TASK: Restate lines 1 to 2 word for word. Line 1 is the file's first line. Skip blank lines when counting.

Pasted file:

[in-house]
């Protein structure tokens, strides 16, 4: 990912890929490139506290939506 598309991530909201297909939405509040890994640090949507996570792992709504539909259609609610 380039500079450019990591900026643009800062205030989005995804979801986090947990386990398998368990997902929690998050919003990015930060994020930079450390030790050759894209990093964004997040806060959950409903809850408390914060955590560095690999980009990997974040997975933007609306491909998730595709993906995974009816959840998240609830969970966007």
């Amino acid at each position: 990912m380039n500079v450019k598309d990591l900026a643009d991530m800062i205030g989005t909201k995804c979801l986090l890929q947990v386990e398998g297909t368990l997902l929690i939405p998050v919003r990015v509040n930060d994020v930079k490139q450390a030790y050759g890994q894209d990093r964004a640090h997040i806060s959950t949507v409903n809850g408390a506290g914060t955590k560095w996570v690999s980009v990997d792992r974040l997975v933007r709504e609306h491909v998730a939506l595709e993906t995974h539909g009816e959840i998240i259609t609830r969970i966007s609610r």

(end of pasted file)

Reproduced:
[in-house]
């Protein structure tokens, strides 16, 4: 990912890929490139506290939506 598309991530909201297909939405509040890994640090949507996570792992709504539909259609609610 380039500079450019990591900026643009800062205030989005995804979801986090947990386990398998368990997902929690998050919003990015930060994020930079450390030790050759894209990093964004997040806060959950409903809850408390914060955590560095690999980009990997974040997975933007609306491909998730595709993906995974009816959840998240609830969970966007």